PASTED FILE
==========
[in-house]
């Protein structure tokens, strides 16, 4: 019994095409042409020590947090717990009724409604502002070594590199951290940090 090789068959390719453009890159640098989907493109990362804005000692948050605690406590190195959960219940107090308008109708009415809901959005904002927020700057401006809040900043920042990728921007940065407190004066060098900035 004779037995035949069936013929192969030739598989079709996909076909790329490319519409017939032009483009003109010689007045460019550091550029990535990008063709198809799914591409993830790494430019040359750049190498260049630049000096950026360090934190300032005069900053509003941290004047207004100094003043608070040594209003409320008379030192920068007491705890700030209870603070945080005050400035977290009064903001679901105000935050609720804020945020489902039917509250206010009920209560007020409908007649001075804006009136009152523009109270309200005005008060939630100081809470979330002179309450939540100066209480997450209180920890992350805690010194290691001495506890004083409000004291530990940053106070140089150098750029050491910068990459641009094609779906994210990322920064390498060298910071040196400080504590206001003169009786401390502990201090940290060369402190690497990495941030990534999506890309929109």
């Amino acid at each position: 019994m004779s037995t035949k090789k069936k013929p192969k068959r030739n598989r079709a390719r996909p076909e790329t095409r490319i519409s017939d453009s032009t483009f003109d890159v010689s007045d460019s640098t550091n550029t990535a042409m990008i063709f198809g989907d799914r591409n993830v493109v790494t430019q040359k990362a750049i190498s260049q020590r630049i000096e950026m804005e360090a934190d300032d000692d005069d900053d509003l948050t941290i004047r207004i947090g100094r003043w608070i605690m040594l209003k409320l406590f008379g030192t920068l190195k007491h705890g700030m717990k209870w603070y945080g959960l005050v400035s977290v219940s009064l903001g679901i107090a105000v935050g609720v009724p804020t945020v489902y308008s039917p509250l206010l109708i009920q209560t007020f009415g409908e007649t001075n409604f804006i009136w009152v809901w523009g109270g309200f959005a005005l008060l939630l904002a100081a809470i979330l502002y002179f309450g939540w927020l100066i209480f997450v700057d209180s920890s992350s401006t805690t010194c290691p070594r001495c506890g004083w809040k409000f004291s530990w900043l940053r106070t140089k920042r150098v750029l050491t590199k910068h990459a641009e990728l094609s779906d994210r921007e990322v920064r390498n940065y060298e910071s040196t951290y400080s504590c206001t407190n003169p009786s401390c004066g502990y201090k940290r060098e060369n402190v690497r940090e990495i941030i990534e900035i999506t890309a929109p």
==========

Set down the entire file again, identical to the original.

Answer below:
[in-house]
């Protein structure tokens, strides 16, 4: 019994095409042409020590947090717990009724409604502002070594590199951290940090 090789068959390719453009890159640098989907493109990362804005000692948050605690406590190195959960219940107090308008109708009415809901959005904002927020700057401006809040900043920042990728921007940065407190004066060098900035 004779037995035949069936013929192969030739598989079709996909076909790329490319519409017939032009483009003109010689007045460019550091550029990535990008063709198809799914591409993830790494430019040359750049190498260049630049000096950026360090934190300032005069900053509003941290004047207004100094003043608070040594209003409320008379030192920068007491705890700030209870603070945080005050400035977290009064903001679901105000935050609720804020945020489902039917509250206010009920209560007020409908007649001075804006009136009152523009109270309200005005008060939630100081809470979330002179309450939540100066209480997450209180920890992350805690010194290691001495506890004083409000004291530990940053106070140089150098750029050491910068990459641009094609779906994210990322920064390498060298910071040196400080504590206001003169009786401390502990201090940290060369402190690497990495941030990534999506890309929109």
């Amino acid at each position: 019994m004779s037995t035949k090789k069936k013929p192969k068959r030739n598989r079709a390719r996909p076909e790329t095409r490319i519409s017939d453009s032009t483009f003109d890159v010689s007045d460019s640098t550091n550029t990535a042409m990008i063709f198809g989907d799914r591409n993830v493109v790494t430019q040359k990362a750049i190498s260049q020590r630049i000096e950026m804005e360090a934190d300032d000692d005069d900053d509003l948050t941290i004047r207004i947090g100094r003043w608070i605690m040594l209003k409320l406590f008379g030192t920068l190195k007491h705890g700030m717990k209870w603070y945080g959960l005050v400035s977290v219940s009064l903001g679901i107090a105000v935050g609720v009724p804020t945020v489902y308008s039917p509250l206010l109708i009920q209560t007020f009415g409908e007649t001075n409604f804006i009136w009152v809901w523009g109270g309200f959005a005005l008060l939630l904002a100081a809470i979330l502002y002179f309450g939540w927020l100066i209480f997450v700057d209180s920890s992350s401006t805690t010194c290691p070594r001495c506890g004083w809040k409000f004291s530990w900043l940053r106070t140089k920042r150098v750029l050491t590199k910068h990459a641009e990728l094609s779906d994210r921007e990322v920064r390498n940065y060298e910071s040196t951290y400080s504590c206001t407190n003169p009786s401390c004066g502990y201090k940290r060098e060369n402190v690497r940090e990495i941030i990534e900035i999506t890309a929109p």